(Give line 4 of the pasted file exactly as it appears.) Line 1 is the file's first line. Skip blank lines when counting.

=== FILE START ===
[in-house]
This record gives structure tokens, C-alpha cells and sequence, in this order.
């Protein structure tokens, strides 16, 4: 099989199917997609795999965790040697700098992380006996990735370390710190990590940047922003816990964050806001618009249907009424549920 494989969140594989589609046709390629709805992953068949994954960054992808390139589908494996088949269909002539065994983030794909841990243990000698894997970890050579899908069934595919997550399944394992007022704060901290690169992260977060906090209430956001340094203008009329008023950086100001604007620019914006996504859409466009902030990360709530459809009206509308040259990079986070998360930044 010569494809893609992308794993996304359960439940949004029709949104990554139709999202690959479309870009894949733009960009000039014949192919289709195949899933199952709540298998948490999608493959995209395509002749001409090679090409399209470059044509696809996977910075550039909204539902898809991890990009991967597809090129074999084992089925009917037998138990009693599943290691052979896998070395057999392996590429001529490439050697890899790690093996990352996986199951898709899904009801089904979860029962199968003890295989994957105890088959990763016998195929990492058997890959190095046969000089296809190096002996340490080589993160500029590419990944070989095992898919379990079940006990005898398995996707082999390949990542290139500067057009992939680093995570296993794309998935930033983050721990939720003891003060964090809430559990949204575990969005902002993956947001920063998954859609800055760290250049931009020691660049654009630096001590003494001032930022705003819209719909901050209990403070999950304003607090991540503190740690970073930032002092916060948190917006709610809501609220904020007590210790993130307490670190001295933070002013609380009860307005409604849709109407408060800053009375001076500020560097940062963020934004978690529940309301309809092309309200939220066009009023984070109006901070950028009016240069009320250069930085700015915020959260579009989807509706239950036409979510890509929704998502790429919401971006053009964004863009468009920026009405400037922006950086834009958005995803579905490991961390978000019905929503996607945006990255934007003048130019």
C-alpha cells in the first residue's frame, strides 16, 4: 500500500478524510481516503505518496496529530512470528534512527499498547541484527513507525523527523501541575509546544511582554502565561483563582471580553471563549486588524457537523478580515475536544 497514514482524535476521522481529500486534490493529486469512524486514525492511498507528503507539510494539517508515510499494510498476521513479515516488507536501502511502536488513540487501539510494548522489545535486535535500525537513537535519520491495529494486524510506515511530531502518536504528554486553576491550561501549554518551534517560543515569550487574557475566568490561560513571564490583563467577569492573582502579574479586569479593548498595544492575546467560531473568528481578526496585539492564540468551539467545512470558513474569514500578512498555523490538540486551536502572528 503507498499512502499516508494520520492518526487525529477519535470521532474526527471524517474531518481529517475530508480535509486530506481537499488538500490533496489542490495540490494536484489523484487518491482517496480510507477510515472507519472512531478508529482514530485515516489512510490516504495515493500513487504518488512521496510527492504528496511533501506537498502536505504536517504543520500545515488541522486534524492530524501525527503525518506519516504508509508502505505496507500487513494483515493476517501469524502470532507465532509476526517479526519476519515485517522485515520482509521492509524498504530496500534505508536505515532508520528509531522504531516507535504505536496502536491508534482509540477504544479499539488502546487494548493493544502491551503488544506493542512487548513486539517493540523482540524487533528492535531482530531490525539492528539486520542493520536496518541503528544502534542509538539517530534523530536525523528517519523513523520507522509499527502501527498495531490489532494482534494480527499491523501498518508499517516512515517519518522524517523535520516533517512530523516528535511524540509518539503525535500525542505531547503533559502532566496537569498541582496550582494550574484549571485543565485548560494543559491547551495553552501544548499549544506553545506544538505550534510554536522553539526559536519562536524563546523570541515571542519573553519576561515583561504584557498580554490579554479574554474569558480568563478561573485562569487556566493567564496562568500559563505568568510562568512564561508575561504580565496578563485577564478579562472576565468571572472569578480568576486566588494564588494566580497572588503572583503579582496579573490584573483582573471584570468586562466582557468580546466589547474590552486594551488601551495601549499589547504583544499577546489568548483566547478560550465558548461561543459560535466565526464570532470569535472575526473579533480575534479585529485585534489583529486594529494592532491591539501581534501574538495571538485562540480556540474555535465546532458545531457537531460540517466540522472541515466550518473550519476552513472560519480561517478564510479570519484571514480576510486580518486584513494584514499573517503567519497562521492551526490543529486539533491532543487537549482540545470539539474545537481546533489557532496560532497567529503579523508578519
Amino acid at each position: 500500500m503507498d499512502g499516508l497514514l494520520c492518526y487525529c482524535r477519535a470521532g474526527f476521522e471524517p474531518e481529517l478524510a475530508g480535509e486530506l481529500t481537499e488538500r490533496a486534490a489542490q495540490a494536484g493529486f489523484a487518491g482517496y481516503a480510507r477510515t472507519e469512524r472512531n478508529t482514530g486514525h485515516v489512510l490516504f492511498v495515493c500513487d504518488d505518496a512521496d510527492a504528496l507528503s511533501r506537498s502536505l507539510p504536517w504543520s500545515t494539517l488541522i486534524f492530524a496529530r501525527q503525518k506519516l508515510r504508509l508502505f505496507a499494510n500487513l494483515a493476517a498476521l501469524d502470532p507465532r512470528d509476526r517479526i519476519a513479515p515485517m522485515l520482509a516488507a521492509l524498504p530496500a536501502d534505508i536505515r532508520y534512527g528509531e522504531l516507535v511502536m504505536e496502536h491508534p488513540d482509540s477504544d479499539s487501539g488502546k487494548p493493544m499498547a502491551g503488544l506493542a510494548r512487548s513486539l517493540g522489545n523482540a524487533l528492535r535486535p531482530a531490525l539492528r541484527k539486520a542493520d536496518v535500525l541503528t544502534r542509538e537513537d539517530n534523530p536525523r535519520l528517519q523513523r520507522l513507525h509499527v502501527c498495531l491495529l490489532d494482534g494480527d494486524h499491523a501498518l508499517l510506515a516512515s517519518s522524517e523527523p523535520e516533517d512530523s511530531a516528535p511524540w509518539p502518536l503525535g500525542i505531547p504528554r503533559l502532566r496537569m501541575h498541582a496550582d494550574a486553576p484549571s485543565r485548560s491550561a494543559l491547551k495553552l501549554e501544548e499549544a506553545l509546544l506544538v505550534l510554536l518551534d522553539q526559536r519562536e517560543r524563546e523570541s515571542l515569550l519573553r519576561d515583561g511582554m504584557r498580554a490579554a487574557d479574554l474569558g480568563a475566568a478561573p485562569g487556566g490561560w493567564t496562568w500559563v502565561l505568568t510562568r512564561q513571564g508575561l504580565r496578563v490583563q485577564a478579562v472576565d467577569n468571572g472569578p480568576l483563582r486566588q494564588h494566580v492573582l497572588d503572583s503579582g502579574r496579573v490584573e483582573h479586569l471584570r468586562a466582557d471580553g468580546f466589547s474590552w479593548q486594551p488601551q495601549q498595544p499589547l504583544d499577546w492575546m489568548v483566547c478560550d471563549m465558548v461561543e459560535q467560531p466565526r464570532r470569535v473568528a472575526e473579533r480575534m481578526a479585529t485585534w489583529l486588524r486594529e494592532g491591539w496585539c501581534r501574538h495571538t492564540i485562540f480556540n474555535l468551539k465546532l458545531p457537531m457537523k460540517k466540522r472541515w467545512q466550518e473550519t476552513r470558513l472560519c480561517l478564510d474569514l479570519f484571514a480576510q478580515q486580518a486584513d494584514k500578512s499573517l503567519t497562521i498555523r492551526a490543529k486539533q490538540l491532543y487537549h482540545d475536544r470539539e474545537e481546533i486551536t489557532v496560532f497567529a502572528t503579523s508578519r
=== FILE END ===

C-alpha cells in the first residue's frame, strides 16, 4: 500500500478524510481516503505518496496529530512470528534512527499498547541484527513507525523527523501541575509546544511582554502565561483563582471580553471563549486588524457537523478580515475536544 497514514482524535476521522481529500486534490493529486469512524486514525492511498507528503507539510494539517508515510499494510498476521513479515516488507536501502511502536488513540487501539510494548522489545535486535535500525537513537535519520491495529494486524510506515511530531502518536504528554486553576491550561501549554518551534517560543515569550487574557475566568490561560513571564490583563467577569492573582502579574479586569479593548498595544492575546467560531473568528481578526496585539492564540468551539467545512470558513474569514500578512498555523490538540486551536502572528 503507498499512502499516508494520520492518526487525529477519535470521532474526527471524517474531518481529517475530508480535509486530506481537499488538500490533496489542490495540490494536484489523484487518491482517496480510507477510515472507519472512531478508529482514530485515516489512510490516504495515493500513487504518488512521496510527492504528496511533501506537498502536505504536517504543520500545515488541522486534524492530524501525527503525518506519516504508509508502505505496507500487513494483515493476517501469524502470532507465532509476526517479526519476519515485517522485515520482509521492509524498504530496500534505508536505515532508520528509531522504531516507535504505536496502536491508534482509540477504544479499539488502546487494548493493544502491551503488544506493542512487548513486539517493540523482540524487533528492535531482530531490525539492528539486520542493520536496518541503528544502534542509538539517530534523530536525523528517519523513523520507522509499527502501527498495531490489532494482534494480527499491523501498518508499517516512515517519518522524517523535520516533517512530523516528535511524540509518539503525535500525542505531547503533559502532566496537569498541582496550582494550574484549571485543565485548560494543559491547551495553552501544548499549544506553545506544538505550534510554536522553539526559536519562536524563546523570541515571542519573553519576561515583561504584557498580554490579554479574554474569558480568563478561573485562569487556566493567564496562568500559563505568568510562568512564561508575561504580565496578563485577564478579562472576565468571572472569578480568576486566588494564588494566580497572588503572583503579582496579573490584573483582573471584570468586562466582557468580546466589547474590552486594551488601551495601549499589547504583544499577546489568548483566547478560550465558548461561543459560535466565526464570532470569535472575526473579533480575534479585529485585534489583529486594529494592532491591539501581534501574538495571538485562540480556540474555535465546532458545531457537531460540517466540522472541515466550518473550519476552513472560519480561517478564510479570519484571514480576510486580518486584513494584514499573517503567519497562521492551526490543529486539533491532543487537549482540545470539539474545537481546533489557532496560532497567529503579523508578519